Watch “Breathing exercises for anxiety” on YouTube

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If you have challenges with anxiety, then have a look at this short self help video.

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Seasonal affective disorder (SAD)

Seasonal affective disorder (SAD)

2-minute read

Seasonal affective disorder (SAD), which is only experienced at certain times of the year, usually in autumn and winter, has an negative impact on your mood. Treatment can often make a big difference.

What is seasonal affective disorder (SAD)?

SAD is a type of depression that comes and goes according to the season. People with SAD have symptoms of depression or mania at roughly the same time each year.

SAD usually develops in autumn and winter, then disappears in spring and summer. In some people, the symptoms develop in spring and early summer.

People with mental illness might find their symptoms change at different times of the year. For example, some people with bipolar disorder find they are more likely to experience mania in spring and summer and depression in winter.

What are the symptoms of SAD?

Symptoms usually start out mild and get worse as the season progresses. When the season changes, people normally become completely well again.

Symptoms of SAD in winter include:

  • lack of energy
  • sleeping too much
  • finding it hard to wake up in the morning
  • feeling very tired all the time
  • overeating and craving carbohydrates
  • gaining weight
  • losing interest in normal activities

Symptoms of SAD in summer include:

What causes SAD?

SAD is thought to be caused by changes to the body’s circadian rhythms (its ‘body clock’) at certain times of the year. It may also happen because in winter the body produces less of the

READ MORE HERE: https://www.healthdirect.gov.au/seasonal-affective-disorder

 

 

Do You Live with Anxiety? Here Are 11 Ways to Cope Written by Ally Hirschlag

Breathe: There are ways to calm your anxiety

Know that feeling of your heart beating faster in response to a stressful situation? Or perhaps, instead, your palms get sweaty when you’re confronted with an overwhelming task or event.

That’s anxiety — our body’s natural response to stress.

If you haven’t recognized your triggers yet, here are a few common: your first day at a new job, meeting your partner’s family, or giving a presentation in front of a lot of people. Everyone has different triggers, and identifying them is one of the most important steps to coping and managing anxiety attacks.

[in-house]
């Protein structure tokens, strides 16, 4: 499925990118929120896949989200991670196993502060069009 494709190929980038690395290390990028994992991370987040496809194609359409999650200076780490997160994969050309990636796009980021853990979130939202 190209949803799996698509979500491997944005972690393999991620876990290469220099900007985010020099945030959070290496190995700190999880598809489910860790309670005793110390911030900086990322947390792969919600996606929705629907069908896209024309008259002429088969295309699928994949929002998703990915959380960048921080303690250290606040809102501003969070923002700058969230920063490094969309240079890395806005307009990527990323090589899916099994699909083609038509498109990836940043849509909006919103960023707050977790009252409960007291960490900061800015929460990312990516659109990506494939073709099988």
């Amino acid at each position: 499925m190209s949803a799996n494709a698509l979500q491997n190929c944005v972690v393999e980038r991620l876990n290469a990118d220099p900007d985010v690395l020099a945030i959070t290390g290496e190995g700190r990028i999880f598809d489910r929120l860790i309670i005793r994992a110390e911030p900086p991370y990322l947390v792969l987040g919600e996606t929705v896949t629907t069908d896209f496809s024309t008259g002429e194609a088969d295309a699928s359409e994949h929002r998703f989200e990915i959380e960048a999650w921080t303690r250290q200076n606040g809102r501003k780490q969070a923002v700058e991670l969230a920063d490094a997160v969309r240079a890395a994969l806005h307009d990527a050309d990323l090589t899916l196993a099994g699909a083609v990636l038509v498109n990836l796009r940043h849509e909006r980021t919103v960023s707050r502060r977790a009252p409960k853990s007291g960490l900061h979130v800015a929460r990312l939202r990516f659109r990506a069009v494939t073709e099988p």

Identifying your triggers can take some time and self-reflection. In the meantime, there are things you can do to try to help calm or quiet your anxiety from taking over.

 

5 quick ways to cope with anxiety

If your anxiety is sporadic and getting in the way of your focus or tasks, there are some quick, homeopathic remedies that could help you take control of the situation.

If your anxiety is focused around a situation, such as being worried about an upcoming event, you may notice the symptoms are short-lived and usually subside after the anticipated event takes place.

Question your thought pattern

Negative thoughts can take root in your mind and distort the severity of the situation. One way is to challenge your fears, ask if they’re true, and see where you can take back control.

Practice focused, deep breathing

Try breathing in for 4 counts and breathing out for 4 counts for 5 minutes total. By evening out your breath, you’ll slow your heart rate which should help calm you down.

The 4-7-8 technique is also known to help anxiety.

Use aromatherapy

Whether they’re in oil form, incense, or a candle, scents like lavender, chamomile, and sandalwood can be very soothing.

Aromatherapy is thought to help activate certain receptors in your brain, potentially easing anxiety.

Go for a walk or do 15 minutes of yoga

Sometimes, the best way to stop anxious thoughts is to walk away from the situation. Taking some time to focus on your body and not your mind may help relieve your anxiety.

Write down your thoughts

Writing down what’s making you anxious gets it out of your head and can make it less daunting.

These relaxation tricks are particularly helpful for those who experience anxiety sporadically. They may also work well with someone who has generalized anxiety disorder (GAD) when they’re in a bind too!

However, if you suspect you have GAD, quick coping methods shouldn’t be the only kind of treatment you employ. You’ll want to find long-term strategies to help lessen the severity of symptoms and even prevent them from happening.

6 long-term strategies for coping with anxiety

If anxiety is a regular part of your life, it’s important to find treatment strategies to help you keep it in check. It might be a combination of things, like talk therapy and meditation, or it might just be a matter of cutting out or resolving your anxiety trigger.

If you’re not sure where to start, it’s always helpful to discuss options with a mental health professional who might suggest something you hadn’t thought of before.

Identify and learn to manage your triggers

You can identify triggers on your own or with a therapist. Sometimes they can be obvious, like caffeine, drinking alcohol, or smoking. Other times they can be less obvious.

Long-term problems, such as financial or work-related situations, may take some time to figure out — is it a due date, a person, or the situation? This may take some extra support, through therapy or with friends.

When you do figure out your trigger, you should try to limit your exposure if you can. If you can’t limit it — like if it’s due to a stressful work environment that you can’t currently change — using other coping techniques may help.

Some general triggers:

Continue reading “Do You Live with Anxiety? Here Are 11 Ways to Cope Written by Ally Hirschlag”

Ann Perrin

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